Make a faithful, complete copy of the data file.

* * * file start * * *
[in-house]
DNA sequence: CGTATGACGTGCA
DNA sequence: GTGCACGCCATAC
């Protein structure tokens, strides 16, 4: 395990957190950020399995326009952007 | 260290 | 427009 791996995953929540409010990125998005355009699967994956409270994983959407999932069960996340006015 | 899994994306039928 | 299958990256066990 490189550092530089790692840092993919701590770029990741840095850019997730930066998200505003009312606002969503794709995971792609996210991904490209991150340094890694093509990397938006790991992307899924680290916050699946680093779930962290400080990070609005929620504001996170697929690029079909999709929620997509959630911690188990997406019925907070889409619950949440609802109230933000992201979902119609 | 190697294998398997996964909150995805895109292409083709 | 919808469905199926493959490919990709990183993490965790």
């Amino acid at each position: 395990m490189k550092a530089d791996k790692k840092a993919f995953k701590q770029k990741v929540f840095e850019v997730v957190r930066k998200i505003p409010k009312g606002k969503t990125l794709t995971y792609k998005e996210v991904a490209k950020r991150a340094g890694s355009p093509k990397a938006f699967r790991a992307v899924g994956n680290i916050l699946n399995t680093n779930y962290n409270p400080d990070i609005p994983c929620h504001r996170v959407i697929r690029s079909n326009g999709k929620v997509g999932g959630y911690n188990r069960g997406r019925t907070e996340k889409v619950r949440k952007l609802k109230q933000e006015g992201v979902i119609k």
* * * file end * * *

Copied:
[in-house]
DNA sequence: CGTATGACGTGCA
DNA sequence: GTGCACGCCATAC
């Protein structure tokens, strides 16, 4: 395990957190950020399995326009952007 | 260290 | 427009 791996995953929540409010990125998005355009699967994956409270994983959407999932069960996340006015 | 899994994306039928 | 299958990256066990 490189550092530089790692840092993919701590770029990741840095850019997730930066998200505003009312606002969503794709995971792609996210991904490209991150340094890694093509990397938006790991992307899924680290916050699946680093779930962290400080990070609005929620504001996170697929690029079909999709929620997509959630911690188990997406019925907070889409619950949440609802109230933000992201979902119609 | 190697294998398997996964909150995805895109292409083709 | 919808469905199926493959490919990709990183993490965790």
């Amino acid at each position: 395990m490189k550092a530089d791996k790692k840092a993919f995953k701590q770029k990741v929540f840095e850019v997730v957190r930066k998200i505003p409010k009312g606002k969503t990125l794709t995971y792609k998005e996210v991904a490209k950020r991150a340094g890694s355009p093509k990397a938006f699967r790991a992307v899924g994956n680290i916050l699946n399995t680093n779930y962290n409270p400080d990070i609005p994983c929620h504001r996170v959407i697929r690029s079909n326009g999709k929620v997509g999932g959630y911690n188990r069960g997406r019925t907070e996340k889409v619950r949440k952007l609802k109230q933000e006015g992201v979902i119609k």